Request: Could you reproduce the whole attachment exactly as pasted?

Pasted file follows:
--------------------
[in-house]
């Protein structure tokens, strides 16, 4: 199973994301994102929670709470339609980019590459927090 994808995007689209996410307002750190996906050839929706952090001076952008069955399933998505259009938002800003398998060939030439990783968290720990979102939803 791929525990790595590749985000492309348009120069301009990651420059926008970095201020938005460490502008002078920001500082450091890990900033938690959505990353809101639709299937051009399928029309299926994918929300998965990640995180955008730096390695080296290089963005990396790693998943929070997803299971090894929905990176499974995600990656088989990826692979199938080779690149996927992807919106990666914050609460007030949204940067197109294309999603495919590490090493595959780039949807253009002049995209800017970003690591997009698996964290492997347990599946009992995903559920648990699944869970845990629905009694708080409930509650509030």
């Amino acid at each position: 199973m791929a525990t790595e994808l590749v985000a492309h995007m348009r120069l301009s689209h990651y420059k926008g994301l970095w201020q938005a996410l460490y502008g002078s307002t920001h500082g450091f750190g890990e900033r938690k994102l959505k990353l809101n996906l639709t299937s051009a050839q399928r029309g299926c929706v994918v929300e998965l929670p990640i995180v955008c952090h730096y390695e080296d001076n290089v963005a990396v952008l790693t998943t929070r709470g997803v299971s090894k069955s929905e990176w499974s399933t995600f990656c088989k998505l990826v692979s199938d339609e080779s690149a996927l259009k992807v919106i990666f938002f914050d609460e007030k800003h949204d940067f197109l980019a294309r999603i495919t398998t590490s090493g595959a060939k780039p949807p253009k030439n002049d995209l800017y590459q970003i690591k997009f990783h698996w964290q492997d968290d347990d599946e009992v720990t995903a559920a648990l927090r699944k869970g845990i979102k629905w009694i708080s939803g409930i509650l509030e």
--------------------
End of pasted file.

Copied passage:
[in-house]
């Protein structure tokens, strides 16, 4: 199973994301994102929670709470339609980019590459927090 994808995007689209996410307002750190996906050839929706952090001076952008069955399933998505259009938002800003398998060939030439990783968290720990979102939803 791929525990790595590749985000492309348009120069301009990651420059926008970095201020938005460490502008002078920001500082450091890990900033938690959505990353809101639709299937051009399928029309299926994918929300998965990640995180955008730096390695080296290089963005990396790693998943929070997803299971090894929905990176499974995600990656088989990826692979199938080779690149996927992807919106990666914050609460007030949204940067197109294309999603495919590490090493595959780039949807253009002049995209800017970003690591997009698996964290492997347990599946009992995903559920648990699944869970845990629905009694708080409930509650509030």
């Amino acid at each position: 199973m791929a525990t790595e994808l590749v985000a492309h995007m348009r120069l301009s689209h990651y420059k926008g994301l970095w201020q938005a996410l460490y502008g002078s307002t920001h500082g450091f750190g890990e900033r938690k994102l959505k990353l809101n996906l639709t299937s051009a050839q399928r029309g299926c929706v994918v929300e998965l929670p990640i995180v955008c952090h730096y390695e080296d001076n290089v963005a990396v952008l790693t998943t929070r709470g997803v299971s090894k069955s929905e990176w499974s399933t995600f990656c088989k998505l990826v692979s199938d339609e080779s690149a996927l259009k992807v919106i990666f938002f914050d609460e007030k800003h949204d940067f197109l980019a294309r999603i495919t398998t590490s090493g595959a060939k780039p949807p253009k030439n002049d995209l800017y590459q970003i690591k997009f990783h698996w964290q492997d968290d347990d599946e009992v720990t995903a559920a648990l927090r699944k869970g845990i979102k629905w009694i708080s939803g409930i509650l509030e």